Hyundai teams up with Russian tech giant Yandex to build driverless cars

Alex Daniel
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Geneva International Motor Show 2007
Traditional car manufacturers around the world are scrambling to team up with tech companies to build their future models (Source: Getty)

Hyundai has today moved up a gear in the global race to manufacture driverless cars, as it teams up with Russian tech giant Yandex.

The announcement signals Hyundai’s intentions to move into the slipstream of rivals Toyota and Ford, who have teamed up with Softbank and Chinese internet giant Baidu respectively to work on autonomous car tech.

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Yandex, seen for years as Russia’s answer to Google, announced this morning it has penned a deal with the South Korean car maker to develop control systems for a future line of vehicles.

The Russian firm said this morning it was to help Hyundai’s tech arm, Hyundai Mobis, make a prototype that was based on existing models already in production by the car manufacturer, along with its joint venture partner Kia.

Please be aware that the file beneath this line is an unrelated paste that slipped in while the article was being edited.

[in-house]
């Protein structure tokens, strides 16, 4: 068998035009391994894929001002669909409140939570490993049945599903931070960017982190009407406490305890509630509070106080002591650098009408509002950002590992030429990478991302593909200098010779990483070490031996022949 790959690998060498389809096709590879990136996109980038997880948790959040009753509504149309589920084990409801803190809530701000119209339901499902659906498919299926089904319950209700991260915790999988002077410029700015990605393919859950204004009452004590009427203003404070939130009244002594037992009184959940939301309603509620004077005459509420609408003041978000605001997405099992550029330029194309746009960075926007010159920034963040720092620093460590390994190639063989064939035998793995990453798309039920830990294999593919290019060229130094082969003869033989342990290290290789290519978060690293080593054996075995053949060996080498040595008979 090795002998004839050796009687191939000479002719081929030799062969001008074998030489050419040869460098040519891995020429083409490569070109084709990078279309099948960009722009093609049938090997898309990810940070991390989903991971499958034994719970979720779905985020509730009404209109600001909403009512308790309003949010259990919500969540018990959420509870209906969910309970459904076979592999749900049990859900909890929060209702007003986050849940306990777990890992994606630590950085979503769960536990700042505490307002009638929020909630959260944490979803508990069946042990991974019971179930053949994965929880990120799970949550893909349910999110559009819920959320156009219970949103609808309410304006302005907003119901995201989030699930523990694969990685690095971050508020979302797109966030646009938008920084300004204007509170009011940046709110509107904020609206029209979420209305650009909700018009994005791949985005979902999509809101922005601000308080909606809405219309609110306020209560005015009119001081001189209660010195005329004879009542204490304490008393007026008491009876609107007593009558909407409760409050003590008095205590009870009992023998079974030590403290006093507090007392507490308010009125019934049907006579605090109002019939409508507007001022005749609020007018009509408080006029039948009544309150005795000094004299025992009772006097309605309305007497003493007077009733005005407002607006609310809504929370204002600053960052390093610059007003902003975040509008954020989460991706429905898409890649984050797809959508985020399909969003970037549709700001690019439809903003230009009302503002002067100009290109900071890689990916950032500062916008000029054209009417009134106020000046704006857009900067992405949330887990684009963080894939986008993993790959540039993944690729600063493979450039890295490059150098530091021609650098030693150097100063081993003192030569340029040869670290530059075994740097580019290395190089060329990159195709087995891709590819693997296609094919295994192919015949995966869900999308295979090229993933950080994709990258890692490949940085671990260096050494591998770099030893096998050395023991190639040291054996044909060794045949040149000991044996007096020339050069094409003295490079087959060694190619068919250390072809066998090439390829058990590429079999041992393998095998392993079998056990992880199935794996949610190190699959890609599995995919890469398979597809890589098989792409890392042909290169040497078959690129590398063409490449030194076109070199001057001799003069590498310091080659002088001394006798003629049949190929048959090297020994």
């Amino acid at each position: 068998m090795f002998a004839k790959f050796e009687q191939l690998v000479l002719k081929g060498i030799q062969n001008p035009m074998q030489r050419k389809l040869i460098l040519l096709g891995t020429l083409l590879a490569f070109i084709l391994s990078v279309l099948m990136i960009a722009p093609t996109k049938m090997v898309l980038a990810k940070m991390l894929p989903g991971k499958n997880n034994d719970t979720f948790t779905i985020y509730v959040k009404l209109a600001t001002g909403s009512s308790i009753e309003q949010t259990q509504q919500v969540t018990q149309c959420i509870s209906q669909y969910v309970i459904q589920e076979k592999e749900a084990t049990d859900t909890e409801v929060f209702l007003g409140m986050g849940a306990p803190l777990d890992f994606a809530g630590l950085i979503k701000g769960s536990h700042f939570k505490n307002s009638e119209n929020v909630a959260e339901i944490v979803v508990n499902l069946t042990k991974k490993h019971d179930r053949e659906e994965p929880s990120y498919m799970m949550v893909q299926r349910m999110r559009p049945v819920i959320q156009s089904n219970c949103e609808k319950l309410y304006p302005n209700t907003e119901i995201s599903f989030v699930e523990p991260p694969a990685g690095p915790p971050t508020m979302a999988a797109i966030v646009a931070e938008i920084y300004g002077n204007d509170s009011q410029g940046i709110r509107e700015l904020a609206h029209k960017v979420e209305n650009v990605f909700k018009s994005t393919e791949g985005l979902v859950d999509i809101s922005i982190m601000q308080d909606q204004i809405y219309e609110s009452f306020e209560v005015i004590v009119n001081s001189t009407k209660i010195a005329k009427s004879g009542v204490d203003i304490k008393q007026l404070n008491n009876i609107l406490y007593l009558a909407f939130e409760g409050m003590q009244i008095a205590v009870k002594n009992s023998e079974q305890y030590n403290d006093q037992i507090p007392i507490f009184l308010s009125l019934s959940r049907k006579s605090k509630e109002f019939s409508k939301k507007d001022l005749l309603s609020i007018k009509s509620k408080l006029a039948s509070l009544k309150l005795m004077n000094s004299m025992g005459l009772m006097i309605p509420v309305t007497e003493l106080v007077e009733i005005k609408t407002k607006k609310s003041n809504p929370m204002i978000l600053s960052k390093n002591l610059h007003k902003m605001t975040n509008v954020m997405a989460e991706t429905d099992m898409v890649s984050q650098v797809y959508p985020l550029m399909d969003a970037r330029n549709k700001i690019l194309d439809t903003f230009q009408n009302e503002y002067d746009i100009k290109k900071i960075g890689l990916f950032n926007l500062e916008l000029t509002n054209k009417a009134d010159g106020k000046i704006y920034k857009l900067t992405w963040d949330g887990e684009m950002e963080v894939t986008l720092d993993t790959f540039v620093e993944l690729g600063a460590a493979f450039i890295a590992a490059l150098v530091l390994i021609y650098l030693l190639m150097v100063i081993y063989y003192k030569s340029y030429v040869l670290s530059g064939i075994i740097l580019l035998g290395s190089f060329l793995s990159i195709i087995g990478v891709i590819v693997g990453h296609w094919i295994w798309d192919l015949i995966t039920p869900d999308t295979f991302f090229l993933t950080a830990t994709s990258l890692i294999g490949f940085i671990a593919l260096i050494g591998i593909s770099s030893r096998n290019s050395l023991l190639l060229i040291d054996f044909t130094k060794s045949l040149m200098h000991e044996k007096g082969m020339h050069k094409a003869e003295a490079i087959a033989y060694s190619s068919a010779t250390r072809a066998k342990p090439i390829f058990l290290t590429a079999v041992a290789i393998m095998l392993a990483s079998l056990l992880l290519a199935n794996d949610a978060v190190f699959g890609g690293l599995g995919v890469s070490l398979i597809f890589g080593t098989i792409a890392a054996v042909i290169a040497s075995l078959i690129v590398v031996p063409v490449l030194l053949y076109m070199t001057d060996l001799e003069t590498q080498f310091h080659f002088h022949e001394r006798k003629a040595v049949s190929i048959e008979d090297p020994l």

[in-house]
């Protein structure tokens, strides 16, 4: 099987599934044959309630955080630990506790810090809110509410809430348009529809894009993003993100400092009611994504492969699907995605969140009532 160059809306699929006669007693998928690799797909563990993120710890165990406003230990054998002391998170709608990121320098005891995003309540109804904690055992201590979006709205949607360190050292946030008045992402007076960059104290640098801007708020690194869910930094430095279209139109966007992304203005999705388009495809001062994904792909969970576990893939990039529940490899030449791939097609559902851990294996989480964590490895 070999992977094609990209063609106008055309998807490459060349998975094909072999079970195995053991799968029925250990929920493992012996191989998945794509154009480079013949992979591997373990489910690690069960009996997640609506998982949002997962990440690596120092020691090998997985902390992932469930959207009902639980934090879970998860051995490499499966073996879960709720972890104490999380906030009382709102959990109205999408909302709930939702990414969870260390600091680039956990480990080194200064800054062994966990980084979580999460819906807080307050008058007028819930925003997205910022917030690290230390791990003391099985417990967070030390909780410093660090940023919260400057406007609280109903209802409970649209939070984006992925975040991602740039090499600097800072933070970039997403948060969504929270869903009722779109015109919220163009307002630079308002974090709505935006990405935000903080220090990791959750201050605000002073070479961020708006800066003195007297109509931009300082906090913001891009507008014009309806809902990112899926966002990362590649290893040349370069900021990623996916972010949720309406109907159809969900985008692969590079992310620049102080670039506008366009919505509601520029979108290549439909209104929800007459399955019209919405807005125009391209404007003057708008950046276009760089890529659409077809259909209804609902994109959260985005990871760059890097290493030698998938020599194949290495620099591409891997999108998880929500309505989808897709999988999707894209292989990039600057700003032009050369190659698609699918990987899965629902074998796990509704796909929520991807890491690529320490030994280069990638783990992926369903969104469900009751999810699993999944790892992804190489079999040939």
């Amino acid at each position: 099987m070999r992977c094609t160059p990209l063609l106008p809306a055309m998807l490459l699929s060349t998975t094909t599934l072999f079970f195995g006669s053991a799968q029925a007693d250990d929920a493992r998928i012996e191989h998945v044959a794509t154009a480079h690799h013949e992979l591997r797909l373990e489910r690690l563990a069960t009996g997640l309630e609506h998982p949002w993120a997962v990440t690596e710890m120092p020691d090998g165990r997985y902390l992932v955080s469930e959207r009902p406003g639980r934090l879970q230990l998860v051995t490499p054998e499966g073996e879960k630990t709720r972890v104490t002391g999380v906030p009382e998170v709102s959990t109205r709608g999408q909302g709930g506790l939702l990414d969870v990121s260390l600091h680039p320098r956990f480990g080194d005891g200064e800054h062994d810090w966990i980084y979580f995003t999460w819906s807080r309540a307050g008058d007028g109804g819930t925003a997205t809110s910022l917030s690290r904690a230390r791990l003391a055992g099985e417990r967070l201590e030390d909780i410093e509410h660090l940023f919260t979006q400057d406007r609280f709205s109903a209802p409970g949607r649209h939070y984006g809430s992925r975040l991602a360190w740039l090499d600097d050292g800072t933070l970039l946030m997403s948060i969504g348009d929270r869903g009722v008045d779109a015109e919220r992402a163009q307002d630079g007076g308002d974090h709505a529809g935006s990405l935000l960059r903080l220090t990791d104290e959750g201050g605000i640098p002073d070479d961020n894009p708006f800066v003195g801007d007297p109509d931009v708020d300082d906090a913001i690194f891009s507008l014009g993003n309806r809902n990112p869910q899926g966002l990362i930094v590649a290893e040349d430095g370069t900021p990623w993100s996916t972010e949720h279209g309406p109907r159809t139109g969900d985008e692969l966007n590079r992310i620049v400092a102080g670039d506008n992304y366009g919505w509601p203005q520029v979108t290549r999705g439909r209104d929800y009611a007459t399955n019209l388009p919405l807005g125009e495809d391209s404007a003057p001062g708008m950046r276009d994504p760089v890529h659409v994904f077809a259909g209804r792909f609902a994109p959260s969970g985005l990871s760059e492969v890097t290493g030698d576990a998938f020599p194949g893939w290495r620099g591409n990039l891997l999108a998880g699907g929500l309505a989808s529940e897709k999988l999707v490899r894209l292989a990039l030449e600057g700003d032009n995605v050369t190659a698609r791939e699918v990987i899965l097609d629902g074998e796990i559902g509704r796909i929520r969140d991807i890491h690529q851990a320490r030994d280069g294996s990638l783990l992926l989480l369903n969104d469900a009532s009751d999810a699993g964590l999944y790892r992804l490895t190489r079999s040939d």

It also signalled longer-term ambitions to build a so-called out of the box system which could be installed for other car makers, taxi fleets and ride sharing services around the world.

Yandex chief executive Arkady Volozh said: “Our self-driving technologies are unique and have already proven their scalability. Yandex's self-driving cars have been successfully driving on the streets of Moscow, Tel Aviv and Las Vegas, which means that the fleet can be expanded to drive anywhere.

“It took us just two years to go from the first basic tests to a full-fledged public robotaxi service. Now, thanks to our agreement with Hyundai Mobis, we will be able to move even faster.”

It comes alongside Hyundai’s $300m (£226m) investment in Indian ride-sharing firm Ola to develop electric vehicles, announced this morning.

Traditional car manufacturers around the world are scrambling to team up with tech companies to build their future models, as fears grow car-software will replace mechanical systems as the most important components in cars.

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Yandex, which started life in 1997 as a search engine but has expanded at pace in recent years into smartphones and self-driving car tech, already runs what it calls “Europe’s first autonomous taxi service”. Its cars transport passengers around the Russian tech hubs of Innopolis and Skolkovo with a safety engineer in the passenger seat.

City A.M. has contacted Hyundai for comment.